Daily Practice to Strengthen Your Idea Machine

01.11.2017 |

Episode #2 of the course How to have breakthrough ideas by Eileen Purdy


One part of coming up with awesome breakthrough ideas is being able to just generate ideas in the first place. Generating ideas isn’t the only part, but it’s definitely a big piece of the puzzle—and for a good reason. Most of the inventors, thinkers, and disrupters we know about are famous because they’ve had hundreds, if not thousands, of ideas. Granted, we know about them because of that one or two that catapulted them from obscurity to the history books. But in reality, it was their ability to continually generate ideas that was instrumental to their success.

An example of this comes from the famous American inventor and businessman, Thomas A. Edison, who famously observed, “I have not failed. I’ve just found 10,000 ways that won’t work.” And it was his experience with the light bulb in which he reported, “I speak without exaggeration when I say that I have constructed 3,000 different theories in connection with the electric light, each one of them reasonable and apparently likely to be true. Yet only in two cases did my experiments prove the truth of my theory.” The ways that didn’t work, the theories that weren’t true, all of them were still ideas.

You, too, can become an idea machine like Edison. And if you already are one, you can get even better! To strengthen your idea muscle, you’ll need to practice with it each day.


How to Practice

A foundational way to do this is to get a notebook. This will be your idea notebook. Each day, rain or shine, write down ten ideas. If you have a problem you’re trying to solve, generate ten solutions a day. If you’re trying to create the next best thing, write ten ideas each day. Want to create a new app? Ten ideas a day. Does your business need to pivot? Ten ideas. Need to make money fast? Yep, you guessed it, ten ideas a day. If there is nothing pressing for you at the moment, practice with silly ideas, like ten ways to wash your dog or ten things to be for Halloween.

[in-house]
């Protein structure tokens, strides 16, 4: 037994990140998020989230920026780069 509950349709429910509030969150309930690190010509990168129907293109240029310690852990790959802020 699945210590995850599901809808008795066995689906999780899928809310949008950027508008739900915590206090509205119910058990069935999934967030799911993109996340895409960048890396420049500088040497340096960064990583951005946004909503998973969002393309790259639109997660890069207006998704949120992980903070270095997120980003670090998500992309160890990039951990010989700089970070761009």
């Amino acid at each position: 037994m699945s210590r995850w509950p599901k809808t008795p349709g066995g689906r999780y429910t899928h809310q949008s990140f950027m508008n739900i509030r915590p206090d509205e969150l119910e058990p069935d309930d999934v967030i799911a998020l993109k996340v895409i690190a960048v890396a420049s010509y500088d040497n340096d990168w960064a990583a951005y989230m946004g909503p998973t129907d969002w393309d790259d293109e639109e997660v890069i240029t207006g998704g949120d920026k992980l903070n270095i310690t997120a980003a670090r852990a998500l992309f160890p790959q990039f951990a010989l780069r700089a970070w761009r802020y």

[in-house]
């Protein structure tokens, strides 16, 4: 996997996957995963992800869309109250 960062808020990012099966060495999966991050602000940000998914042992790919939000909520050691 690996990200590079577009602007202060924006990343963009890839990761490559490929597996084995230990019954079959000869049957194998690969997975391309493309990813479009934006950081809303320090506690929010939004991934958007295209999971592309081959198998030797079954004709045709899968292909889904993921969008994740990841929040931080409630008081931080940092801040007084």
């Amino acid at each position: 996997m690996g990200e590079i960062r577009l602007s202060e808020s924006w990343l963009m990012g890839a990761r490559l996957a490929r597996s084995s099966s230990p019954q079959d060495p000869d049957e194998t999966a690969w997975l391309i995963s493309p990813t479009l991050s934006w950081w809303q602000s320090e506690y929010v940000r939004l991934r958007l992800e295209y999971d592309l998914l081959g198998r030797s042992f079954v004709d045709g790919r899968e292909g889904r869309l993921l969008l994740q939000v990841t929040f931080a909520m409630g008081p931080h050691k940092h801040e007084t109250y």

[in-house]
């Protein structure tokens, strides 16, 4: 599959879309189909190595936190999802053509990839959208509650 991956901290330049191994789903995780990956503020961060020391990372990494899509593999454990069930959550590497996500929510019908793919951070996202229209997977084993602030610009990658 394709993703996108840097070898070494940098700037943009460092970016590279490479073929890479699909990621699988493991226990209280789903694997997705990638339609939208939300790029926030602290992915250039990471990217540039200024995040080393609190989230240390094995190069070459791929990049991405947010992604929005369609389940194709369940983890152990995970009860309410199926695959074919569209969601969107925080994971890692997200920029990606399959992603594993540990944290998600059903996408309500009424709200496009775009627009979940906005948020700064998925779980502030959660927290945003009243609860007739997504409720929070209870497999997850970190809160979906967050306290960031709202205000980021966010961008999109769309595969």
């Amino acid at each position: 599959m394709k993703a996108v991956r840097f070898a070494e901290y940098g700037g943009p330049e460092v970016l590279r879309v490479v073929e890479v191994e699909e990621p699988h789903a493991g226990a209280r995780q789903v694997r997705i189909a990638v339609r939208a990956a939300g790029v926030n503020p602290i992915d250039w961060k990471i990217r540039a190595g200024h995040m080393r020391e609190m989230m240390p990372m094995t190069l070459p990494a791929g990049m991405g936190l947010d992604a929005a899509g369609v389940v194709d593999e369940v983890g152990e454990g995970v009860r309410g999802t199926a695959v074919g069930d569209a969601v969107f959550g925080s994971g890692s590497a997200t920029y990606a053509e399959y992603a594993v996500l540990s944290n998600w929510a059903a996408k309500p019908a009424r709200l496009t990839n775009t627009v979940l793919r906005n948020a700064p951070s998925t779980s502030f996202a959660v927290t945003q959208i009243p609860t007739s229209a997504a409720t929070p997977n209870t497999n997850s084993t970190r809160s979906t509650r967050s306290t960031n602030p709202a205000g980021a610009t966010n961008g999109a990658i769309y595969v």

What if you can’t come up with ten ideas, you ask? Well, to borrow from James Altucher’s playbook, “If you can’t come up with ten ideas, come up with 20 ideas.” What? Yes, you read that correctly. If you can’t come up with ten, that means you are putting too much pressure on yourself. You are trying to come up with ten perfect ones, and perfectionism is the enemy of becoming an idea machine. Perfectionism is your brain trying to protect you from harm. It kicks in when it thinks your ideas are embarrassing and stupid and could cause you to suffer pain. But since this is just you making a list in the privacy of your own home, you need to override it.

The way you override your perfectionism and your inability to come up with ten ideas is to finish your list with bad ideas. That’s right—when you start to get stuck on your list of ten, let your brain off the “protection” hook by writing obviously bad ideas for the rest of the list. The clever part, however, is that you’re enabling yourself to get unstuck and continue generating ideas. Good or bad, they both serve the purpose of strengthening your idea-generating muscle.

By conditioning your idea machine, you are setting yourself up to be able to consistently and easily generate ideas. As we saw with Edison, this is a prerequisite for breakthrough ideas!

Tomorrow, you’ll get a little break. You’ll learn the incredibly valuable role of “not trying.” Yep, you heard me right!


Recommended book

If you want to read more on spurring creativity from one of the first to study the process, check out Creativity by Mihaly Csikszentmihalyi.


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